UK ‘unsafe’ from future pandemic threats, says Oxford Vaccine Group director

The UK is “really unsafe” from future pandemic threats, a leading academic has told MPs.

Professor Sir Andrew Pollard, director at the Oxford Vaccine Group, said he was concerned that not enough work was being done to research different viruses and bacteria which pose a threat.

Sir Andrew (pictured), whose team created the Oxford/AstraZeneca Covid-19 jab during the pandemic, said there had already been “decades” of work into coronavirus vaccines before the Covid-19 pandemic struck.

But “we are nowhere near the beginning of that starting gun” for other microbes, he told the Science and Technology Committee.

“We already knew a lot about coronaviruses and how to make vaccines for them – there had been decades of research on coronavirus vaccines,” Sir Andrew said.

“One of the problems that we have is most of those other microbes which are out there which could threaten us, we haven’t done any of that work.

“If it were to take 10 or 20 years to do the research and development… we are nowhere near the beginning of that starting gun.

“I think that’s one of the areas I see the most concern about… are we doing enough to look at the different families of viruses and bacteria which we already know are a threat but we don’t have enough understanding about?

“And that work needs years of investment to try and move it forwards.”

He added: “If you think about the defence against something unknown, which is clearly a really important way to think about pandemics, we don’t know when they’re going to happen – we’re pretty sure they will happen again, it might be in a year or it might be in 50 years.

“Then you think about other types of defence we have such as military defence… I think the Government’s figures (are) about £45 billion investment in a year into defence – we recognise that we need to do stuff for peacetime, even though hopefully we don’t have to deploy that.

“But for pandemics we’re putting a fraction of that, tiny fraction of that into preparedness.

“And so for me, we are really unsafe at this moment for future pandemic threats, because we just don’t have that knowledge base that you need to even start the gun as we did in 2020 – and even then it took 11 months to have a vaccine.”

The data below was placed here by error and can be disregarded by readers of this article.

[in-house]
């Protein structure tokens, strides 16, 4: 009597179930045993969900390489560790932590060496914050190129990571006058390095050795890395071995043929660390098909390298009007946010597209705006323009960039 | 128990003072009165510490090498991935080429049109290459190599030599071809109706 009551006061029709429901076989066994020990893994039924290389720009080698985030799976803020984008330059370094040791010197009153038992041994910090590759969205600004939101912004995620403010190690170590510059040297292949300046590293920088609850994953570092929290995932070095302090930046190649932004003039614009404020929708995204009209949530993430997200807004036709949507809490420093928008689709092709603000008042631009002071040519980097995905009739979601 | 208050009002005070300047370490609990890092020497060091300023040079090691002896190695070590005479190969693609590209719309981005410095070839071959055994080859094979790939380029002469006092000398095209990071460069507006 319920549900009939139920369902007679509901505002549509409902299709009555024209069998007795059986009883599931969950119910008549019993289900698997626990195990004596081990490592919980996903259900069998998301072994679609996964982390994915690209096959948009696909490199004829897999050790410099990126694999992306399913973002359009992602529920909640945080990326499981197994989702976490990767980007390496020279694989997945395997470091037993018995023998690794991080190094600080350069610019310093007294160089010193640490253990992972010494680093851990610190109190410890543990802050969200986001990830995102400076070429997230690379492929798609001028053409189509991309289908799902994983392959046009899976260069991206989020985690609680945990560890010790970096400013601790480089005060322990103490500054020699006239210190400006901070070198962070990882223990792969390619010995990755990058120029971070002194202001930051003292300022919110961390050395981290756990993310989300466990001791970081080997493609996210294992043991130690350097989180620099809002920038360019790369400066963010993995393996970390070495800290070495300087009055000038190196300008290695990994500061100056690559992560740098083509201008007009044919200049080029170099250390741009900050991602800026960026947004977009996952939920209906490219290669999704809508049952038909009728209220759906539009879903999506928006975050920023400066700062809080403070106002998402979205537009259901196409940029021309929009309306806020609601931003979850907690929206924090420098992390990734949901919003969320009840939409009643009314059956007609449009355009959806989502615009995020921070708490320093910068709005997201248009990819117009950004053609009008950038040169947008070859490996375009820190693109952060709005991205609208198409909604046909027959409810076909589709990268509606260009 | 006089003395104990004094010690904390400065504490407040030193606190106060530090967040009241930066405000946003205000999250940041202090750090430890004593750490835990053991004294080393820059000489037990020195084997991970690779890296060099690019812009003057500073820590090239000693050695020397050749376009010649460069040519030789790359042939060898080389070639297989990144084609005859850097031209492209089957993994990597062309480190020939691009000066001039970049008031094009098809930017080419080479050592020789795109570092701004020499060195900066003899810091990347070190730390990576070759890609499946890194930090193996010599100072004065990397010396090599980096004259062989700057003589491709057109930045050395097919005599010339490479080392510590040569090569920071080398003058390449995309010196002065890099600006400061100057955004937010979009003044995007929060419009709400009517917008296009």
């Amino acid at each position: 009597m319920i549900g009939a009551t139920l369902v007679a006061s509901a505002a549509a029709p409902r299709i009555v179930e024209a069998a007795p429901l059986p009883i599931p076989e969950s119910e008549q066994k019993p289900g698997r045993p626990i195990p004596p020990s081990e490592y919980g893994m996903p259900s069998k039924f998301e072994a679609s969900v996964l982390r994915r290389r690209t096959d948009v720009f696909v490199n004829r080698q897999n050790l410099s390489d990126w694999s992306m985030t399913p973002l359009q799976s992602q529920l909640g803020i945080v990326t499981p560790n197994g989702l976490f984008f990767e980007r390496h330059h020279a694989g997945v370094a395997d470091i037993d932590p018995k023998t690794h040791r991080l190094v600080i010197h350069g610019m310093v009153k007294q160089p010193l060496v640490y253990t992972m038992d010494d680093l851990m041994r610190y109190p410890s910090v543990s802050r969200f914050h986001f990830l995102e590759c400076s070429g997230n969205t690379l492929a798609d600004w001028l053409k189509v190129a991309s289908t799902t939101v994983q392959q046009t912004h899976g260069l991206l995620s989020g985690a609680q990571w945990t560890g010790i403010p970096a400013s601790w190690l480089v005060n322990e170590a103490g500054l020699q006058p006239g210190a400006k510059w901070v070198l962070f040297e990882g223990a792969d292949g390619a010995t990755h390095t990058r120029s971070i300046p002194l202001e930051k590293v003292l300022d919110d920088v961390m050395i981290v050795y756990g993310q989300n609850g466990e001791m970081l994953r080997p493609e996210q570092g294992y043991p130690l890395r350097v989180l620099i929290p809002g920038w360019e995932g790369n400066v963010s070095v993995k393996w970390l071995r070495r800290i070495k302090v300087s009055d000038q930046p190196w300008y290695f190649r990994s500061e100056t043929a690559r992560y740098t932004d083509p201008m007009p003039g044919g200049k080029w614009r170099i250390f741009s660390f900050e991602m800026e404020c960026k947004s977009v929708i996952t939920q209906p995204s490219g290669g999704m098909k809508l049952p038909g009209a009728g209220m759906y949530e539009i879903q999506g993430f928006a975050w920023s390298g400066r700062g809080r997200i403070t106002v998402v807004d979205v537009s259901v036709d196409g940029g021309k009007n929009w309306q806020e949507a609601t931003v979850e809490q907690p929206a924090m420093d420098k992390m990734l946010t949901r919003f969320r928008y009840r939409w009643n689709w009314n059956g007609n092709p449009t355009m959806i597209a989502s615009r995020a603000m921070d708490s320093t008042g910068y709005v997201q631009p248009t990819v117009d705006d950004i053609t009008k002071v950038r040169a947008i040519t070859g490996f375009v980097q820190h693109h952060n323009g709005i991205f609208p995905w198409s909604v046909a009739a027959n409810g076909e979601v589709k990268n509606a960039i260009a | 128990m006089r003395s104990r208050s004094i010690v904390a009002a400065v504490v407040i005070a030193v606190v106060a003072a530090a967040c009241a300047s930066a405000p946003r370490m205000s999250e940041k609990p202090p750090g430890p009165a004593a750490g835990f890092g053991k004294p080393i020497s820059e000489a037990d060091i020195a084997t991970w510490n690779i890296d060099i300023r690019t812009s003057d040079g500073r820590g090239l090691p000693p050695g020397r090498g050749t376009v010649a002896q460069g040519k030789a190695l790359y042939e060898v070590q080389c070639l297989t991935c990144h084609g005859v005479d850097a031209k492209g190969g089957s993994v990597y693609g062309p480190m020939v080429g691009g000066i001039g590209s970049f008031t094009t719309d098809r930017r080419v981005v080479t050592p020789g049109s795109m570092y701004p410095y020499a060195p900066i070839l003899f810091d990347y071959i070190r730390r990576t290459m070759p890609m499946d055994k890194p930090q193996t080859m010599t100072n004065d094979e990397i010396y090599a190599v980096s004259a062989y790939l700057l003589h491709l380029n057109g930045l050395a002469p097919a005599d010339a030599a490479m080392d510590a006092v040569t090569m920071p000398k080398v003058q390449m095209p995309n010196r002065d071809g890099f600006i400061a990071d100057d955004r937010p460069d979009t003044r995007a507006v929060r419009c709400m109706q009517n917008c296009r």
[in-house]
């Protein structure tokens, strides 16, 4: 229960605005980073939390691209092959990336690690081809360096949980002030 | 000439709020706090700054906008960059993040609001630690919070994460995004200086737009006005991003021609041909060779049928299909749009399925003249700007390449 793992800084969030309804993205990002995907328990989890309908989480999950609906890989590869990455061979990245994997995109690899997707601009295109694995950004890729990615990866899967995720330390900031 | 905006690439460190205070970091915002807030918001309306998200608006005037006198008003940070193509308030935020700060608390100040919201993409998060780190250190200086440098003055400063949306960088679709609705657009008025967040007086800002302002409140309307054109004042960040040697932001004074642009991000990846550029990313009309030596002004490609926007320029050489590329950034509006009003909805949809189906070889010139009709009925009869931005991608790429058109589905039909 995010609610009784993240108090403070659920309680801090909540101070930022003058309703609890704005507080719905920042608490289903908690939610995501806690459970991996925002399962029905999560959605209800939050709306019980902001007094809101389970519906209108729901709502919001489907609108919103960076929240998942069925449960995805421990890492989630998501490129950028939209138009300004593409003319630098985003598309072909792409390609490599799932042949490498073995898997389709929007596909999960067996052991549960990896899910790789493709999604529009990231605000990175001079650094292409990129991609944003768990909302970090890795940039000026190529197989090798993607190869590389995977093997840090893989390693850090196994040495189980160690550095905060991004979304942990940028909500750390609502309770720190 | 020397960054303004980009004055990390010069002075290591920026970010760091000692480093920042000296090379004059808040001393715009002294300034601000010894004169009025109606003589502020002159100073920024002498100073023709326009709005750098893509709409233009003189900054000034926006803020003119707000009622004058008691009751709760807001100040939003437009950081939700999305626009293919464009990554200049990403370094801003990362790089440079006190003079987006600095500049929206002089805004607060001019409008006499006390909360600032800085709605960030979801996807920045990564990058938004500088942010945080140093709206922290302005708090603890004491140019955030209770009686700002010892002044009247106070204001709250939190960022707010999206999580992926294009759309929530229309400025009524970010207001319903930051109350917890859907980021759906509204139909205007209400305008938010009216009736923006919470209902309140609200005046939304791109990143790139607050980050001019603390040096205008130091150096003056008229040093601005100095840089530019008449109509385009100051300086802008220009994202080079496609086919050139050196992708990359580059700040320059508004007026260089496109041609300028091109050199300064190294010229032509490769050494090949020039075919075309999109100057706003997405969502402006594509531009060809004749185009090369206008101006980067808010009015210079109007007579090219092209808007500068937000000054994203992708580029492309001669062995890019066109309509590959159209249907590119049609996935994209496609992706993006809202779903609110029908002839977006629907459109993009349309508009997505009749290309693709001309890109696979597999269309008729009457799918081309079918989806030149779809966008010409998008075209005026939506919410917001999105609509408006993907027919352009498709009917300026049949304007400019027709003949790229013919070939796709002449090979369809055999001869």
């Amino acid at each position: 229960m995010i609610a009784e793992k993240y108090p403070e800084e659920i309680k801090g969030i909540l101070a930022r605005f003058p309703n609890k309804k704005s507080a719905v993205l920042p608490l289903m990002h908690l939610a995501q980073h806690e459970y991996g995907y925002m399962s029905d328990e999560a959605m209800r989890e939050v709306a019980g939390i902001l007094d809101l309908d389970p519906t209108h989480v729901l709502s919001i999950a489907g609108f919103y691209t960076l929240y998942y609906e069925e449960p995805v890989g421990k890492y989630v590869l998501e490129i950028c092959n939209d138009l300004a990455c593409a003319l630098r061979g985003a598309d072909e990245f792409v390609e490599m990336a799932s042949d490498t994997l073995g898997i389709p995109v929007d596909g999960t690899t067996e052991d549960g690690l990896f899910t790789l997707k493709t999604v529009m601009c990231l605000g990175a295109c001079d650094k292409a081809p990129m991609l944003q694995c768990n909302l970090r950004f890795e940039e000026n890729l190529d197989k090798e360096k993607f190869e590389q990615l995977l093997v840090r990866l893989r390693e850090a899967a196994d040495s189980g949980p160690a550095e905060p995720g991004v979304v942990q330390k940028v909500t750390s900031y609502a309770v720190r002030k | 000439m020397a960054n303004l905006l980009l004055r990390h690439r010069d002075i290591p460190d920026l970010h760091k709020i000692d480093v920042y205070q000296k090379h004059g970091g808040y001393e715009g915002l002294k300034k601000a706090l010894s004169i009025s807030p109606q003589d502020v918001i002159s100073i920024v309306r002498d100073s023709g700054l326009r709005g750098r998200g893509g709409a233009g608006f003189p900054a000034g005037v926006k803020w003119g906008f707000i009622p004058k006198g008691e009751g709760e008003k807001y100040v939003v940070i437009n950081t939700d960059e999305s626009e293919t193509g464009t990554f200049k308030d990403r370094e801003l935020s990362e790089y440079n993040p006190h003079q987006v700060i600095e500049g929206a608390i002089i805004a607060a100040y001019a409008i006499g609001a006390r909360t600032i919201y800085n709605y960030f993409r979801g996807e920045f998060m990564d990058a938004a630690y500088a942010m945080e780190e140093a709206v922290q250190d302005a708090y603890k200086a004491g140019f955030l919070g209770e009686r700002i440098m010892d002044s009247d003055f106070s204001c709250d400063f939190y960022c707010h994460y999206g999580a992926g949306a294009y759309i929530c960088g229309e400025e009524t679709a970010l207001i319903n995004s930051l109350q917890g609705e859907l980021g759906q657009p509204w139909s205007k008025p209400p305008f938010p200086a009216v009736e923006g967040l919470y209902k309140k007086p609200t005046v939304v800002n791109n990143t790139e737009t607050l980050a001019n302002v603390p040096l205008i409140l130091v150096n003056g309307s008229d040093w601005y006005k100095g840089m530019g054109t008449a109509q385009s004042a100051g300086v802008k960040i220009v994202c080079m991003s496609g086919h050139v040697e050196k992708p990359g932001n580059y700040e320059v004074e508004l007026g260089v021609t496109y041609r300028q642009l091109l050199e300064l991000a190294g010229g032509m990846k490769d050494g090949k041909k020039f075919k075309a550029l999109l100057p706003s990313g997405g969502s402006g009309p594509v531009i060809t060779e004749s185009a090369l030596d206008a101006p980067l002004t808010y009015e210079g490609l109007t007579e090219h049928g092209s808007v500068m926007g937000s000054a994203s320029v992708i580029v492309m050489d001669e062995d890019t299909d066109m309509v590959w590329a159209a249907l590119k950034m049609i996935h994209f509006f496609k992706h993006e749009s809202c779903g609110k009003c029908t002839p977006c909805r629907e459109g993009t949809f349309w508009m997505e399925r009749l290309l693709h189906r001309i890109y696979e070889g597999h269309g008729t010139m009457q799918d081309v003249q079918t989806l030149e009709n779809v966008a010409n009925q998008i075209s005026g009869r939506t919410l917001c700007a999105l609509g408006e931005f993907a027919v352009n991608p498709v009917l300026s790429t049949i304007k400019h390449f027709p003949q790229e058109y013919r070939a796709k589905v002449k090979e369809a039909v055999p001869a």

Meanwhile the former chairman of the UK Vaccine Taskforce launched a scathing attack on the Government, telling MPs that ministers had “destroyed” almost all the work of the group of experts.

Dr Clive Dix, former deputy chair of the taskforce who took over as chair in late 2020, said the UK had not built upon the successes of the taskforce, adding: “The reason the taskforce was formed was because there was no infrastructure to work across industry, academia and government to actually pull together what we did… What I’ve seen since April 2021 is a complete demise of all the activities that made that thing work, literally gone.

“What we’ve seen is a whole list of incompetent decisions being made.”

He said the Government trumpeted the success of the taskforce and then “destroyed almost everything that was going on”.

Dr Dix, who is now chief executive at C4X Discovery, added: “We have less resilience now because a lot of the manufacturers have walked away from the UK because of how badly they were treated in the tail end of the Vaccine Taskforce.”

He highlighted how the vaccine deal with French firm Valneva was terminated before the clinical trial results were even published, saying that the decision “nearly put the company on its knees”.

Meanwhile Dr Dix criticised the UK for not having a “strong relationship” with British vaccine manufacturer GSK.

Asked whether the right lessons have been learned by the UK Health Security Agency (UKHSA) and the Government, he said: “The lessons were learned by a small group of us that were running the Vaccine Taskforce, and it never really got transported into the current thinking of the Government.”

Dr Dix also criticised ministers for putting key recommendations from the Vaccine Taskforce “on the shelf”.

The committee also heard from experts behind the Lighthouse Laboratories – set up to aid diagnostics during the Covid-19 pandemic.

Professor Dame Anna Dominiczak, chief scientist at Health Scotland who was seconded to the Department of Health and Social Care to take on responsibilities for the Lighthouse Laboratories in 2020, said that putting the Rosalind Franklin Covid Laboratory in Leamington Spa up for sale was a “missed opportunity”.

Professor Chris Molloy, chief executive of Medicines Discovery Catapult, who was director of the UK Lighthouse Labs network during the pandemic, said the UK needed to keep potential lab space to “fight the next war”.

It comes as the UKHSA published its new Pathogen Genomics Strategy.

The five-year plan outlines how the UKHSA intends to “integrate genomics into every aspect of infectious disease control”.

UKHSA chief executive Dame Jenny Harries said: “UK experts in the field of pathogen genomics made a vital contribution to the Covid-19 pandemic response and pathogen genomics remains central to the national and international effort to keep the public safe from many other types of infectious disease threats, from tuberculosis to mpox and avian influenza.

“We know it will become even more important in the years to come, and our new strategy will ensure that UKHSA continues to be at the forefront of implementing this technology to keep our communities safe, save lives and protect livelihoods.”

Copyright (c) PA Media Ltd. 2024, All Rights Reserved. Picture (c) The Royal College of Paediatrics and Child Health.